In addition to targeting, Quell’s process engineers in further modules, including a ‘phenotype lock’ which ensures that the Tregs don’t change their suppressive function, and also enhances their potency. Because the technology is so new, the final feature is a safety switch, which will allow the system to be turned off in the event of unexpected effects.
Single-dose treatments with lasting effects
Pre-clinical data suggests that a single dose of Tregs activated at the site of disease can effectively ‘reset’ the immune system, and induce a durable response even beyond the time that the CAR Tregs are active in a patient’s system. The implications are momentous. Currently, people undergoing transplant surgery have significantly reduced life-expectancy and suffer side-effects from the drugs used to stop transplanted organs being rejected.
“Patients who require liver transplants live on a cocktail of immunosuppressants for the rest of their lives,” explains Luke. “Because the drugs are suppressing the entire immune system, over time that leads to increased rates of cancer and opportunistic infections, as well as cardiovascular issues and kidney problems associated with side effects of the immunosuppressant drugs themselves.”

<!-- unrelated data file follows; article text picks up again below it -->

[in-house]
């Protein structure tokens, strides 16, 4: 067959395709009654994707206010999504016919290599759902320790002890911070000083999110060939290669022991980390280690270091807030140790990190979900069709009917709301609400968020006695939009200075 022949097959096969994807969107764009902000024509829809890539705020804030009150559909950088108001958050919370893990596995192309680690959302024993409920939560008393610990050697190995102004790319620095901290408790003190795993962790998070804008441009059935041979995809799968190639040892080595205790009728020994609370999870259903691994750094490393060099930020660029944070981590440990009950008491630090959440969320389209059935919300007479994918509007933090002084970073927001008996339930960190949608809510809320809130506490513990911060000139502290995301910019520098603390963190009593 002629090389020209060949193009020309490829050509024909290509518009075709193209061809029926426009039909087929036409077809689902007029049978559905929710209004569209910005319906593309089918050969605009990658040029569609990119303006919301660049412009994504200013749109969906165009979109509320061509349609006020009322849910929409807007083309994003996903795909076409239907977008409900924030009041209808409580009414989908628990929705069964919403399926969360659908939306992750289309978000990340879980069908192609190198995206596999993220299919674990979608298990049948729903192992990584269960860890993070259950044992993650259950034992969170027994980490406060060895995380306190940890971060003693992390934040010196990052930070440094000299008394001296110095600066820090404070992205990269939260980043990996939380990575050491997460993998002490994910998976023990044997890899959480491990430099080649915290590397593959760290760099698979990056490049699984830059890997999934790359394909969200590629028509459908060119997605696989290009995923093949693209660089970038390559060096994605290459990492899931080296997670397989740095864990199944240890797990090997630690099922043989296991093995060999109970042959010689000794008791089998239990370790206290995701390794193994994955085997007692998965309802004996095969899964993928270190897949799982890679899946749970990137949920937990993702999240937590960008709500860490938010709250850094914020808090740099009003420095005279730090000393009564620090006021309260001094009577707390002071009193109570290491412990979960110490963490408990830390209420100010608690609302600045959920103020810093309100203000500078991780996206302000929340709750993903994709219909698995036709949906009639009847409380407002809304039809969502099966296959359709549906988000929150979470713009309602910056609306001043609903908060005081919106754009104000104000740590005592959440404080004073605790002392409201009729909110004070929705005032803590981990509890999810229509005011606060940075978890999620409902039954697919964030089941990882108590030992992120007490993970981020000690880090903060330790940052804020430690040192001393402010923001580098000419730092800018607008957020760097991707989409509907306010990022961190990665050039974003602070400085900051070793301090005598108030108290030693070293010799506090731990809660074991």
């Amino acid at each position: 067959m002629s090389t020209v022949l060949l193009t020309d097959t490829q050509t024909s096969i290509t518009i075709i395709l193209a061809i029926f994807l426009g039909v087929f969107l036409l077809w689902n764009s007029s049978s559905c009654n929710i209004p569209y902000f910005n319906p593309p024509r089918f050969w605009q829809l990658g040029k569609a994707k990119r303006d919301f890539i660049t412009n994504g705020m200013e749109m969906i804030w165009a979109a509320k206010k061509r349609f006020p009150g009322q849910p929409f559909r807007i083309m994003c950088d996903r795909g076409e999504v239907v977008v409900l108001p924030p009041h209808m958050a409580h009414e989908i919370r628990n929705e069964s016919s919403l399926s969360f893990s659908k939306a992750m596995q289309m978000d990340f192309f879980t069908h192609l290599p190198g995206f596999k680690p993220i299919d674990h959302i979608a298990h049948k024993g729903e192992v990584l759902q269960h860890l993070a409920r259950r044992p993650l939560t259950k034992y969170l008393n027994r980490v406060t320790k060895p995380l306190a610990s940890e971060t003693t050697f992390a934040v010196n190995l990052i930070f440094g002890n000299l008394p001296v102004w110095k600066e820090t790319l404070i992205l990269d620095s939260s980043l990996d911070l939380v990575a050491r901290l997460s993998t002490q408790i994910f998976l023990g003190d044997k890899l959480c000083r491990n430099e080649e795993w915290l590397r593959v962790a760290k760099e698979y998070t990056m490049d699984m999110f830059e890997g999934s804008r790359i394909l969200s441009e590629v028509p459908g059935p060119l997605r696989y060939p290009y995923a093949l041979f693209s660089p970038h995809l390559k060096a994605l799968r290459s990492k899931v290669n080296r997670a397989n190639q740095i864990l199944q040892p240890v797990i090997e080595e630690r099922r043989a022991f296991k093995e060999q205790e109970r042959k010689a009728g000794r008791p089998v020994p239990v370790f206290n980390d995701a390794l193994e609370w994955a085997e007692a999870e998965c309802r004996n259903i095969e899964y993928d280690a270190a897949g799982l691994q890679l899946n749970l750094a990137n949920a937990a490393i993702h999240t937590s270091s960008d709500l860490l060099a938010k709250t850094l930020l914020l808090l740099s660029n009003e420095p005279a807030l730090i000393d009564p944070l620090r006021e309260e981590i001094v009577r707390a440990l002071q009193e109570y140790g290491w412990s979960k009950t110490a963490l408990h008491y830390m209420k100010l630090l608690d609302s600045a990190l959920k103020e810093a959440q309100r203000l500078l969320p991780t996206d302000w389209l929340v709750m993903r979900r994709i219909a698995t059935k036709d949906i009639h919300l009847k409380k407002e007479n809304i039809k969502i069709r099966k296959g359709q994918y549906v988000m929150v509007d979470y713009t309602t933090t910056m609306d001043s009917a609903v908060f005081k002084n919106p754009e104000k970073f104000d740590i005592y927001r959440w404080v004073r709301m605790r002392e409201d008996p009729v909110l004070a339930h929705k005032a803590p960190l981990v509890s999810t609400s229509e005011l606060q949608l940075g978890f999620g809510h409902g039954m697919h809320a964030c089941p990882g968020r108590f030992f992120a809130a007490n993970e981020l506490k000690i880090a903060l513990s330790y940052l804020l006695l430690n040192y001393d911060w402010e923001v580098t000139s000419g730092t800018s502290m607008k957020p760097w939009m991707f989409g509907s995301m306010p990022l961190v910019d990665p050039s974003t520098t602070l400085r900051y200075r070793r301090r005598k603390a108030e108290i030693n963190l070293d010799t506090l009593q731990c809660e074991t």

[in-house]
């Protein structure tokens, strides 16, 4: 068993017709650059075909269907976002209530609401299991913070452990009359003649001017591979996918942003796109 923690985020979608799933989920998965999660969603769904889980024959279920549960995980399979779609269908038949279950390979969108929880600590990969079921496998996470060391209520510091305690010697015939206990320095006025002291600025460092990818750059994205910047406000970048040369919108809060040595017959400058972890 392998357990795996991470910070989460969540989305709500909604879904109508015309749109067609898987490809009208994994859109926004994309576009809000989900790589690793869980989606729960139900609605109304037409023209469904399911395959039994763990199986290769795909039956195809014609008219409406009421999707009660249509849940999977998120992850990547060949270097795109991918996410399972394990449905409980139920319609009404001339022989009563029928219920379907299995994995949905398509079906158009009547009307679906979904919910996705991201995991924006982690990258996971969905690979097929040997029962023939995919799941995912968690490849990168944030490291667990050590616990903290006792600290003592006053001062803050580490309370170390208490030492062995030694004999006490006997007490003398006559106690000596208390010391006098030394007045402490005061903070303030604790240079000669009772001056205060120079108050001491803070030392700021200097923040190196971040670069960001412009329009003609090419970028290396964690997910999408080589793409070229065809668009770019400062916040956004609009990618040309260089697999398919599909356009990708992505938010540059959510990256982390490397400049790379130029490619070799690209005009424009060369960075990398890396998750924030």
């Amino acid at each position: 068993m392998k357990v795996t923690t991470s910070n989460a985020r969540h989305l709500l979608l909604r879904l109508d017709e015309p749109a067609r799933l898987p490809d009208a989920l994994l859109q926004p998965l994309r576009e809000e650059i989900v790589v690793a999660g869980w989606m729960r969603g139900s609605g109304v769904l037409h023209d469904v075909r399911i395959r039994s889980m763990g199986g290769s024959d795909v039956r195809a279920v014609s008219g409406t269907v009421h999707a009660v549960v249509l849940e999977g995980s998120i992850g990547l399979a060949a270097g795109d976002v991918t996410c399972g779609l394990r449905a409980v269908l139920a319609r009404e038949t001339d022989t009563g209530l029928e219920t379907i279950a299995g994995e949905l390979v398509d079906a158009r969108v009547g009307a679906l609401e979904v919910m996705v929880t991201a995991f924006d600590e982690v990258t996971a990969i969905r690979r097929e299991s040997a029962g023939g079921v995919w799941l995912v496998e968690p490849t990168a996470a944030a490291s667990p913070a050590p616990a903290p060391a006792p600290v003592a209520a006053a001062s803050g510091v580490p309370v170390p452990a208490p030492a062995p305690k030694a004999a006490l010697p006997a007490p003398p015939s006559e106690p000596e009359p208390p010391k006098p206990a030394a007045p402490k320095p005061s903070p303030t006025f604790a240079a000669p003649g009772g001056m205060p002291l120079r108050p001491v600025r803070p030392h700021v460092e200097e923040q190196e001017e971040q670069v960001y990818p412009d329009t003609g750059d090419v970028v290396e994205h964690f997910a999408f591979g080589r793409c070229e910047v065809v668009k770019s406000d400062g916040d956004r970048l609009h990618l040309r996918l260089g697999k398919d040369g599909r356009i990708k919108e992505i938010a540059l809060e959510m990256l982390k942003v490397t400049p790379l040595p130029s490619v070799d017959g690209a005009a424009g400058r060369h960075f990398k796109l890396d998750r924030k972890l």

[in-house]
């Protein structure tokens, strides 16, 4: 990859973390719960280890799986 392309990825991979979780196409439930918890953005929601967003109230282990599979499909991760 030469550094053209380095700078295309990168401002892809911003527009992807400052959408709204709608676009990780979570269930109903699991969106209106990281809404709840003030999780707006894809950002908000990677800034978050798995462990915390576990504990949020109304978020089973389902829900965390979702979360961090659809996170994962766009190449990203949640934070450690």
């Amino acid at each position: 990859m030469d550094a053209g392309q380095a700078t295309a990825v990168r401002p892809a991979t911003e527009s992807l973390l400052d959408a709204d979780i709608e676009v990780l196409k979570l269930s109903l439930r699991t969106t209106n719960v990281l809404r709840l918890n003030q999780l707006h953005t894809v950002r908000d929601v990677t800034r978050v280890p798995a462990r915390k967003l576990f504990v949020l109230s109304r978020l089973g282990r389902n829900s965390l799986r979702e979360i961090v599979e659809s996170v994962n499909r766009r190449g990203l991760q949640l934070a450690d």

With Treg therapy, systemic suppressants may no longer be needed, creating the prospect of a lasting cure.
Building a product pipeline
Unsurprisingly, the potential for patients to permanently come off immunosuppressants is attracting a lot of attention. Quell achieved the biggest ever Series A investment in the field, with an initial financing round in March 2019 that was extended in February 2021 which brought total investment to $84 million. Excitingly, Quell’s platform has the potential to control both immunity and inflammation across a number of diseases, and the funding was used to build out the company’s pipeline, which includes two further indications, in ALS (motor neurone disease) and Type 1 diabetes.
These targeted treatments are progressing through pre-clinical proof-of-concept development. The hope is that they will slow disease progression, and in the case of Type 1 diabetes, reduce the co-morbidities which reduce long-term survival for patients with the condition. Luke outlines a fast-paced approach, which has seen the company grow rapidly, creating 75 highly-skilled jobs to date:
“We’ve come a long way in two years, from selecting the first clinical candidate, to building out our manufacturing capability, getting the investment needed to grow the company and now being on the cusp of filing for regulatory approval to go into the clinic with our first programme.”
Leading the field
As an early mover in a highly innovative space, the ongoing strategic relationship with academic partners has been critical. Quell is learning first in a cutting-edge field, says Luke: “You’re connecting the dots between the technology requirements, the manufacturing, embedding therapies into clinical practice, and running trials and so on. Working with an institution like UCL that just understands cell therapies makes that work seamlessly.”
With a broad and ambitious programme of future development mapped out, Quell looks set to continue leading the field, and to make a transformative impact on patients’ lives.